“I’m always trying my best to help promote local businesses, and I hope that the Ambassador’s visit will lead to increased interest in exporting to the far-east, as well as an increase in visitors from Taiwan, who may otherwise not have considered coming to this part of the UK.”
“I would like to thank all the organisations who helped with the visit. The Ambassador said that it was a revelation to him what the area had to offer, both as a destination for visitors and a potential trading area for his country. We put on a great show for the delegation and I know that they have several leads and potential opportunities that they intend to follow up on with our local businesses.”
The Ambassador said:
“I would like to thank Andrew Bingham for inviting us to High Peak for what proved a very productive visit. I would also like to thank High Peak Borough Council, the University of Derby and everyone else who worked hard to make this possible.
"Having now established a firm base for future co-operation, there is certainly much cause for optimism and I am confident a number of High Peak SMEs will go on to forge strong partnerships with Taiwan. For these SMEs, Taiwan is not only an important export market in its own right, it is also the optimum gateway to the market of mainland China.
"This is the message we brought to High Peak and I hope it will reach all companies in the region. I encourage High Peak SMEs to contact us and make good use of our Mission’s services which will provide assistance and support on doing business in and with Taiwan.”
Local MP Andrew Bingham gave members of Glossop Rotary Club a tour around the Houses of Parliament last week, as he welcomed them to Westminster for the day.
The trip followed on from a visit by Andrew to Glossop Rotary Club earlier in the year, when he was asked if it was possible for the club to have a visit to Westminster.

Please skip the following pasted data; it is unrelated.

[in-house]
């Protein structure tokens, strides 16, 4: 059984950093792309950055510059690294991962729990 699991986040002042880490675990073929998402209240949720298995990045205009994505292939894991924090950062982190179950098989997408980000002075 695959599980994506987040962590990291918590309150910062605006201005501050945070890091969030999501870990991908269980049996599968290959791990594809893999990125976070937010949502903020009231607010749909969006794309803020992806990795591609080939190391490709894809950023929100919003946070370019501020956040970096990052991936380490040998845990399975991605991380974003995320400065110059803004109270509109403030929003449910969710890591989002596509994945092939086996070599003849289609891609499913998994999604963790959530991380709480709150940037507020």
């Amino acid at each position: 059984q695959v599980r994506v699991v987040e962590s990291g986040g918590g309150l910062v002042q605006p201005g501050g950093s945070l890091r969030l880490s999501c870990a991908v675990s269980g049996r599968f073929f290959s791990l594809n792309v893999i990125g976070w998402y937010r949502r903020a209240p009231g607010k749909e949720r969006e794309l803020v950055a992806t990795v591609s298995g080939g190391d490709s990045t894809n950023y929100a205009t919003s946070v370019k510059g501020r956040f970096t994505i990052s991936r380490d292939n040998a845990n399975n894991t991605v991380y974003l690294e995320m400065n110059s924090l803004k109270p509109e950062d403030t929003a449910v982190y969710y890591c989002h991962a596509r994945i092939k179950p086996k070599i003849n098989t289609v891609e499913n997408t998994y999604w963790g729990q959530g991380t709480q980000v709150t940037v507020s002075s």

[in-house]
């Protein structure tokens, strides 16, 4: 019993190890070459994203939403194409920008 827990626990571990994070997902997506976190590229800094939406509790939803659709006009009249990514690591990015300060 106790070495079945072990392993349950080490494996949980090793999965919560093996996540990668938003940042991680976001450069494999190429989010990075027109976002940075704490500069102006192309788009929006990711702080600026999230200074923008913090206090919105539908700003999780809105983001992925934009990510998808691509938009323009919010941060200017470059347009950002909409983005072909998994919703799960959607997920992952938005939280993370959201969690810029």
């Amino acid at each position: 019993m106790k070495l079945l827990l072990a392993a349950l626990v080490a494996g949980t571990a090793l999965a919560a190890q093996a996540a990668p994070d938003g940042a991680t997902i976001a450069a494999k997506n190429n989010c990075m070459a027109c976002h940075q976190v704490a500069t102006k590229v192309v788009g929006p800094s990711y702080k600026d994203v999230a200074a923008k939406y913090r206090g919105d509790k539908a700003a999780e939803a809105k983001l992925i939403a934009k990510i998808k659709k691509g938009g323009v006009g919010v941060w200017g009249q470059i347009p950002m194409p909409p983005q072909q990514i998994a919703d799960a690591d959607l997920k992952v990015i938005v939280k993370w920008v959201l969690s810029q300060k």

A few months later, in late November, members of the club caught an early-morning coach down to London, where the group spent a few hours Christmas shopping on Oxford Street and seeing some of the sights of London. They then made their way to Westminster for their tour, which was followed by a Q&A session with Andrew.
Tony Bell, who organised the trip, said:
"Andrew took us on a superb trip around the Palace of Westminster, starting on the Terrace overlooking the Thames, before going to the Central Lobby and on into the Commons Chamber."
"After the tour, Andrew answered a wide variety of questions posed by members of our group. It was an absolutely wonderful day out and a fascinating insight into the workings of our parliament."
"All the members of Glossop Rotary Club, their relatives and friends who were fortunate enough to have been on the trip offer Andrew our sincerest thanks for such an unforgettable and exhilarating visit to Westminster Palace."
“It’s always a pleasure to see people from the High Peak down in Westminster, and I was happy to show members of Glossop Rotary Club around Parliament. Everyone seemed very interested in the history of the building, and everything that has happened here over the years, and I hope that they had an enjoyable day.”
Local MP Andrew Bingham has this week secured a debate in Parliament, to be held next Tuesday, about the proposed closure of the court in Buxton, which serves the whole of the High Peak.
Having already spoken forcefully in the chamber of the House of Commons about the proposals, during a general debate about the UK-wide consultation, Andrew secured a debate in Westminster Hall about the specific proposal to close the only court left in the High Peak.
The debate will take place in Westminster Hall between 11am and 11:30am next Tuesday (10 November). At the end of the debate, a Government Minister will have to respond.
“I’m delighted to get another chance to tell the Minister what a shoddy piece of work the consultation document is, and outline once again the many errors and mistakes that have been included in it.
“The document is, at best, extremely inaccurate, and at worst, is downright misleading.
“I also look forward to putting the case for retaining the court, and outlining how reliant we are in the High Peak - being relatively rural - on a court in the local area, especially given the weather we get in winter months.”